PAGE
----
12 Pictures Of Pets Being Incredibly Silly To Make You LaughBy Vika https://pictolic.com/article/12-pictures-of-pets-being-incredibly-silly-to-make-you-laugh.html
Some say that people don’t deserve dogs; and while I agree with the statement, I believe that we might not be worthy of animals in general. With their adorably weird behavior and derpy faces, the critters undeniably make our world a better place, and there sure is enough content on the internet to back that up.
Today, we would like to shed light on some of it. Shared by the ‘Hayvanormal’ Instagram account, the images on the list below show that there is never a dull moment with a pet; and if there is, that means they are most likely asleep, which—of course—calls for taking a picture.
So, if such content is something you enjoy, wait no longer and start scrolling through the funny snapshots of animals on the list below, where you will also find Bored Panda’s interview with a senior lecturer in the Psychology department at the University of New Hampshire and an expert in animal behavior, Jan Tornick.
“There are many studies that demonstrate positive health and mental health effects of pet ownership on a wide range of human conditions,” Jan Tornick, senior lecturer in the Psychology department at the University of New Hampshire and an expert in animal behavior, told Pictolic in a recent interview.
For example, according to the Waltham Petcare Science Institute, pet parents—especially those sharing a home with a dog—have a lower risk of cardiovascular disease and better overall heart health. In addition to that, pets can positively influence people’s mental well-being by providing emotional support and helping them deal with stress and the way they respond to it.
Expert in lifestyle medicine and wellness and a teacher at Harvard Medical School, Dr. Elizabeth (Beth) Pegg Frates, too, emphasized that what critters share with us is more than just playtime and derpy faces. "Pets provide us with a sense of belonging, connection, and contentment for which we all long," she told Harvard Health Publishing.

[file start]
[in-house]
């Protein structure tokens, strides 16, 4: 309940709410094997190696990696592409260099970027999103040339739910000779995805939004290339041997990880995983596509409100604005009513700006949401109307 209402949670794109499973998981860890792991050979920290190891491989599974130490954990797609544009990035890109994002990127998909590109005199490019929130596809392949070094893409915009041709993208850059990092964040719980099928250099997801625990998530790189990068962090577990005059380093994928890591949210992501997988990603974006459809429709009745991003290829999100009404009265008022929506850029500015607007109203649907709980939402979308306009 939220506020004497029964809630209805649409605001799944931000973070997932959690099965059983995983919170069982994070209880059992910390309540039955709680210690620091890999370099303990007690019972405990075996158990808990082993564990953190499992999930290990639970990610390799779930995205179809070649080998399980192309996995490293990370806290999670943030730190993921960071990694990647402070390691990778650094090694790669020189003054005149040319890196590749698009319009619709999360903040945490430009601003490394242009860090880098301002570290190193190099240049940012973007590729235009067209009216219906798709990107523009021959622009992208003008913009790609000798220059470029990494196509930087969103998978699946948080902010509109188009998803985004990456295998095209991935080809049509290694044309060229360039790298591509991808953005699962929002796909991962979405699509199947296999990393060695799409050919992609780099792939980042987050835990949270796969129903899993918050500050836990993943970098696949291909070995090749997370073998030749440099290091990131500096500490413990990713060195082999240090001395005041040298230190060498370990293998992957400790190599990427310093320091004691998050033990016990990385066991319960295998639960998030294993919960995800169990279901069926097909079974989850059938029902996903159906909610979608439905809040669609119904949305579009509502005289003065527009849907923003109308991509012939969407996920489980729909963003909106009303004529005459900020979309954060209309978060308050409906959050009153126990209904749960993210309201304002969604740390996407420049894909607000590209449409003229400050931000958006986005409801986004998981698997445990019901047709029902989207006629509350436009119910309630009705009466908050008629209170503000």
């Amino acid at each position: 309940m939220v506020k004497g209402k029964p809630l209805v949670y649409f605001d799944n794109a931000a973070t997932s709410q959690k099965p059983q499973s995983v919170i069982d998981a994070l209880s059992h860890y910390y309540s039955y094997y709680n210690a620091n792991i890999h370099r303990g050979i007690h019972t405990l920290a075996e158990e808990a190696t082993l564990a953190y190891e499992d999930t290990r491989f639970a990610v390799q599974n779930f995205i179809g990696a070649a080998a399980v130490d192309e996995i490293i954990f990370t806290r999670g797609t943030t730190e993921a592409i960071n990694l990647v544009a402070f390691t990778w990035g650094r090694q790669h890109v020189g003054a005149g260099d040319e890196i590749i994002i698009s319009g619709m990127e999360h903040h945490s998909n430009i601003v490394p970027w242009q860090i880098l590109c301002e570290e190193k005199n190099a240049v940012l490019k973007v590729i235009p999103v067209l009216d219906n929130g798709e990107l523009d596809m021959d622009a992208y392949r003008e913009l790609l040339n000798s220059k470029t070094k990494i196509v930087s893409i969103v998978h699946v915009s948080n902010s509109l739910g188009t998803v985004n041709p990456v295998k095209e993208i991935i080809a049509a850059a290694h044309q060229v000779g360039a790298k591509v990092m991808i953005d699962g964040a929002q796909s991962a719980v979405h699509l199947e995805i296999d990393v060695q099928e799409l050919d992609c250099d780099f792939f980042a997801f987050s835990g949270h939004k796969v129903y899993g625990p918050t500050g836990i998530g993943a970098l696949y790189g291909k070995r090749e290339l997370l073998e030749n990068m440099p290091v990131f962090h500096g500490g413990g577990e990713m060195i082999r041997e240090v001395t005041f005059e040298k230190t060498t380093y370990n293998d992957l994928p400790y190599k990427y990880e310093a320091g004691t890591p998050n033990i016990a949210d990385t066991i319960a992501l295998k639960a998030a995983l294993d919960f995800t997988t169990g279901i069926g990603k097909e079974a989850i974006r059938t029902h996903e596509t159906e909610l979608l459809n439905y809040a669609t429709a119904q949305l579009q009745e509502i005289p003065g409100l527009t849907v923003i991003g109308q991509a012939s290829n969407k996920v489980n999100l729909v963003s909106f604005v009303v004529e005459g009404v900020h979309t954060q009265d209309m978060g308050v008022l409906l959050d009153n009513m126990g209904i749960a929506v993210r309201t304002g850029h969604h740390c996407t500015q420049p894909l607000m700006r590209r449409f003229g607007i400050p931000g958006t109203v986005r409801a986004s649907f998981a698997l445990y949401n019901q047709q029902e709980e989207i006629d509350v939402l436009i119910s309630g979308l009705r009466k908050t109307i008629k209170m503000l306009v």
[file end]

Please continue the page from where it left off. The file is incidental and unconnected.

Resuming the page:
Dogs, for instance, make their humans exercise, too, whether they feel like it or not. According to Harvard Health Publishing, dog owners tend to walk roughly 20 minutes more per day than those without a four-legged companion.
But the physical activity taking daily walks entails is not the only benefit of taking time to explore the great outdoors with your pet. "Dogs are great mindfulness teachers because they live in the moment, using their senses of smell, hearing, sight, and touch as they move through the world," Dr. Frates pointed out, suggesting that following your dog’s lead while on a walk and focusing on what they focus on can be a great way to relieve stress.
Some research suggests that one of the reasons pets have such a positive impact on people’s well-being is the link between human-animal interactions and their levels of oxytocin—one of the so-called happiness hormones. One doesn’t need to look far for evidence, just pay attention to any dog-and-owner duo after the human comes home from work; there ought to be face lighting up, tails wagging, feet stomping, and at least a couple of “who’s a good boy” here and there.
The benefits of owning a pet have likely had something to do with the growing interest in sharing a home with an adorable critter over the last few decades. According to Forbes, nowadays roughly 66% of households in the US—adding up to nearly 87 million homes—own a pet, while back in 1988, roughly 56% of them did.